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Has Asbestos Been Banned in the United States?

In past articles, we provided some pretty sobering statistics that demonstrate the dangers associated with asbestos. Through the years, workers from a number of industries, including construction, shipbuilding, mining, and automotive repair – just to name a few – have suffered from disease and illness, such as mesothelioma, associated with exposure to asbestos. Unfortunately, we also know that the dangers of asbestos were sometimes known, yet hidden from workers. Fortunately, the law now provides a remedy to hold wrongdoers responsible for victims.

Now that knowledge is widespread of the dangerous nature of asbestos, many people believe that it has been banned. Such a belief is partly correct and partly incorrect. Luckily, the usage of asbestos is now regulated much more closely than it once was. However, asbestos is still used widely in a number of industries, and the Occupational Health and Safety Administration estimates that the number of people exposed to asbestos on a daily basis still exceeds one million. In this article, we will discuss this issue, along with some of the seminal moments in the legal history of asbestos.

Litigation and Bankruptcies

Asbestos-related litigation exploded in the 1980s and thereafter. In August 1982, Johns Manville filed a historic bankruptcy case. By filing a bankruptcy action, a company can obtain protection from creditors. The company had been named as a defendant in more than 16,000 lawsuits. Johns Manville was a billion-dollar, Fortune 500 company, and at the time was the largest American company to ever file bankruptcy. Many other companies would soon follow suit.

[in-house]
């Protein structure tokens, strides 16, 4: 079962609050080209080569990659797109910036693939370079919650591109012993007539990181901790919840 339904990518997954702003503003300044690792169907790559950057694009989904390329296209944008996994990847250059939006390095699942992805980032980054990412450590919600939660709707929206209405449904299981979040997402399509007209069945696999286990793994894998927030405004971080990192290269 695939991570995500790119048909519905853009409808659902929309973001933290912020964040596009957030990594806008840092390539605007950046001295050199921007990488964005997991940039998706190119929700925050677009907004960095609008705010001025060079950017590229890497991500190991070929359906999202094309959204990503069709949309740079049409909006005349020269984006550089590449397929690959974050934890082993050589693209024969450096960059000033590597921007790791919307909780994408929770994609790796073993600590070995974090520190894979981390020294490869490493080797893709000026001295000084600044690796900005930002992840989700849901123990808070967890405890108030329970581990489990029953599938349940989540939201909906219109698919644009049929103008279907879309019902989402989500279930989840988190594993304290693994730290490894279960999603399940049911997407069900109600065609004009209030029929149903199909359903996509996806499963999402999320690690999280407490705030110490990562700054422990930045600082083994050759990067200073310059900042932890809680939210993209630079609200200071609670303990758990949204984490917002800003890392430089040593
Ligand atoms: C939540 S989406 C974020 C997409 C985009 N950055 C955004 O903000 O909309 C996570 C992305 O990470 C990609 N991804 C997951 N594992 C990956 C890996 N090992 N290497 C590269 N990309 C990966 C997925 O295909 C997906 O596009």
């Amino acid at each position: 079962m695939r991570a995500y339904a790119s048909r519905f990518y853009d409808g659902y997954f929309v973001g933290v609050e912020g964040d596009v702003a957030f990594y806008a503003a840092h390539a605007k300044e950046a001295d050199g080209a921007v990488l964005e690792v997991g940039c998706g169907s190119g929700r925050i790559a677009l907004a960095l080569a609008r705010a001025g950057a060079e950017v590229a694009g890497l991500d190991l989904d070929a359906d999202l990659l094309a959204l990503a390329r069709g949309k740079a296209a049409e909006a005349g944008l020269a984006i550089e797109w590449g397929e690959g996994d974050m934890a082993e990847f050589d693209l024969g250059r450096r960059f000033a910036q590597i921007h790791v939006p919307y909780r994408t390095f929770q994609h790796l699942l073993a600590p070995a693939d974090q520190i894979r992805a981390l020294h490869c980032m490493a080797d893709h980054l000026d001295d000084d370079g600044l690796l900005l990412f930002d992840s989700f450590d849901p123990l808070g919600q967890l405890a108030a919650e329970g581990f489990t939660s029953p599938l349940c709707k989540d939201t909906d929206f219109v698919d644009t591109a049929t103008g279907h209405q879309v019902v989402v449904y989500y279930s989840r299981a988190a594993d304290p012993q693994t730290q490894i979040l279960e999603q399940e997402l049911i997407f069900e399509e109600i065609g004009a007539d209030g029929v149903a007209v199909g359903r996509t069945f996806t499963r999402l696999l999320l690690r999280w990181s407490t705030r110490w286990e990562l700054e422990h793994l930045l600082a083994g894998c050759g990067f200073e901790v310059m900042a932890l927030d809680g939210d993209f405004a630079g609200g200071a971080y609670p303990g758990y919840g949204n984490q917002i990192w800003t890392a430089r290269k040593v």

As more lawsuits were pursued by victims of asbestos exposure, more information came to light, proving that information concerning the dangers of asbestos exposure had been concealed from workers. Because it can take years for asbestos-related illnesses to develop, it is widely believed that litigation will continue for many years. Fortunately, in addition to the protections provided by the legal system, many laws have been passed to protect Americans from the dangers of asbestos. Below are some examples.

Relevant Laws and Examples of Banned Uses of Asbestos

Many laws are designed to help address the dangers of asbestos. Below are a few of those laws, along with examples of bans related to asbestos.

Toxic Substances Control Act

Congress passed the Toxic Substances Control Act (TSCA) in 1976, which has since been amended on many occasions. The TSCA bans “new uses” of asbestos. This essentially prohibits the use of asbestos in products that did not historically contain it. Additionally, the TSCA also prohibits the importing, manufacturing, processing, and distributing of a number of products containing asbestos, such as flooring felt and a variety of paper products.

Consumer Product Safety Act

The Consumer Product Safety Commission plays a role in protecting the public from unreasonable dangers in consumer products, which can involve banning or recalling products containing asbestos. For example, asbestos is banned in certain fireplace products. Many products have been recalled over the years. For example, in 1980, hairdryers and heat guns containing asbestos were recalled. The Commission continues to investigate products that might be dangerous.

Clean Air Act

The Clean Air Act was established in 1970 and has been amended many times. The Environmental Protection Agency is responsible for administering the Act and has regulated and banned asbestos in a number of ways. For example, certain types of pipe insulation containing asbestos have been banned. Similarly, types of spray-on construction materials have been banned. A helpful link to EPA asbestos laws and regulations is provided below.

Call Us with Questions

If you think you’ve been exposed to asbestos, or have questions about mesothelioma or other asbestos-related health issues, please call us for a free consultation. Our experienced attorneys believe that all wrongdoers should be held accountable, and can help you understand all of your rights.